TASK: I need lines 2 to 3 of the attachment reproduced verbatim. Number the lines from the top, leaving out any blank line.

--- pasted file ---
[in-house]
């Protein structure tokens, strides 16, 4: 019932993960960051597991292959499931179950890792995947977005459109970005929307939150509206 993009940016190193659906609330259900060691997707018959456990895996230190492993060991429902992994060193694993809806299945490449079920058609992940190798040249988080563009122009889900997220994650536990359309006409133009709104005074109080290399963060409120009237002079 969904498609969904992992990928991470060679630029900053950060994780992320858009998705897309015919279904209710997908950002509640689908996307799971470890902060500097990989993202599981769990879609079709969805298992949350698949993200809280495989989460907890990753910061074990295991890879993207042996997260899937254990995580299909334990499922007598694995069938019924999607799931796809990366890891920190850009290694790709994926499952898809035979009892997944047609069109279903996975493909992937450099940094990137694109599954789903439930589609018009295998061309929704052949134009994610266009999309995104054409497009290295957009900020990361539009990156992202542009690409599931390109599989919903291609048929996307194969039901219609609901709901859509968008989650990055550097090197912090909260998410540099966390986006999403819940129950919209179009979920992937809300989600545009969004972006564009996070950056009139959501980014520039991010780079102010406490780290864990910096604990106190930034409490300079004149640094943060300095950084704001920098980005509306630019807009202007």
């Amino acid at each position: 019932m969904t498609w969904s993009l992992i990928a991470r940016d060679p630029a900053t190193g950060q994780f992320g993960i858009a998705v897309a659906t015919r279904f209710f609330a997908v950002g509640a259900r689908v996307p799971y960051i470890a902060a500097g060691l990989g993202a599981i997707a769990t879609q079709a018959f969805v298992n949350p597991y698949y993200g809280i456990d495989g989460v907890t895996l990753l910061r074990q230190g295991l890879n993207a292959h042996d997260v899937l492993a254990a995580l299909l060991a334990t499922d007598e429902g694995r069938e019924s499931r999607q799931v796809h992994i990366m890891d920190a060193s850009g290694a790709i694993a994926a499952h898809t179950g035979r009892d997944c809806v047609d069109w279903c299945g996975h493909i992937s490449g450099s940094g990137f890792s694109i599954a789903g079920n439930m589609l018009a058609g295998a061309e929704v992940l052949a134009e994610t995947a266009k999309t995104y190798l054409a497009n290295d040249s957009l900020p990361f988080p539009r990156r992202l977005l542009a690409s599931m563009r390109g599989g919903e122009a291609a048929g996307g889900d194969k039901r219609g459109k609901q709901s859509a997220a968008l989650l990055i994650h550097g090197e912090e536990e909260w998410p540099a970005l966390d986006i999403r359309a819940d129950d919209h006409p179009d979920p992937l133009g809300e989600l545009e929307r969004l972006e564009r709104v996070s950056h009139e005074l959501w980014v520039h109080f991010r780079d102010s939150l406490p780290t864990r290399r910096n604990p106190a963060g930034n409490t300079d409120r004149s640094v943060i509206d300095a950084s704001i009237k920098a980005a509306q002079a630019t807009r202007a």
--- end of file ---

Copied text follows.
């Protein structure tokens, strides 16, 4: 019932993960960051597991292959499931179950890792995947977005459109970005929307939150509206 993009940016190193659906609330259900060691997707018959456990895996230190492993060991429902992994060193694993809806299945490449079920058609992940190798040249988080563009122009889900997220994650536990359309006409133009709104005074109080290399963060409120009237002079 969904498609969904992992990928991470060679630029900053950060994780992320858009998705897309015919279904209710997908950002509640689908996307799971470890902060500097990989993202599981769990879609079709969805298992949350698949993200809280495989989460907890990753910061074990295991890879993207042996997260899937254990995580299909334990499922007598694995069938019924999607799931796809990366890891920190850009290694790709994926499952898809035979009892997944047609069109279903996975493909992937450099940094990137694109599954789903439930589609018009295998061309929704052949134009994610266009999309995104054409497009290295957009900020990361539009990156992202542009690409599931390109599989919903291609048929996307194969039901219609609901709901859509968008989650990055550097090197912090909260998410540099966390986006999403819940129950919209179009979920992937809300989600545009969004972006564009996070950056009139959501980014520039991010780079102010406490780290864990910096604990106190930034409490300079004149640094943060300095950084704001920098980005509306630019807009202007």
């Amino acid at each position: 019932m969904t498609w969904s993009l992992i990928a991470r940016d060679p630029a900053t190193g950060q994780f992320g993960i858009a998705v897309a659906t015919r279904f209710f609330a997908v950002g509640a259900r689908v996307p799971y960051i470890a902060a500097g060691l990989g993202a599981i997707a769990t879609q079709a018959f969805v298992n949350p597991y698949y993200g809280i456990d495989g989460v907890t895996l990753l910061r074990q230190g295991l890879n993207a292959h042996d997260v899937l492993a254990a995580l299909l060991a334990t499922d007598e429902g694995r069938e019924s499931r999607q799931v796809h992994i990366m890891d920190a060193s850009g290694a790709i694993a994926a499952h898809t179950g035979r009892d997944c809806v047609d069109w279903c299945g996975h493909i992937s490449g450099s940094g990137f890792s694109i599954a789903g079920n439930m589609l018009a058609g295998a061309e929704v992940l052949a134009e994610t995947a266009k999309t995104y190798l054409a497009n290295d040249s957009l900020p990361f988080p539009r990156r992202l977005l542009a690409s599931m563009r390109g599989g919903e122009a291609a048929g996307g889900d194969k039901r219609g459109k609901q709901s859509a997220a968008l989650l990055i994650h550097g090197e912090e536990e909260w998410p540099a970005l966390d986006i999403r359309a819940d129950d919209h006409p179009d979920p992937l133009g809300e989600l545009e929307r969004l972006e564009r709104v996070s950056h009139e005074l959501w980014v520039h109080f991010r780079d102010s939150l406490p780290t864990r290399r910096n604990p106190a963060g930034n409490t300079d409120r004149s640094v943060i509206d300095a950084s704001i009237k920098a980005a509306q002079a630019t807009r202007a």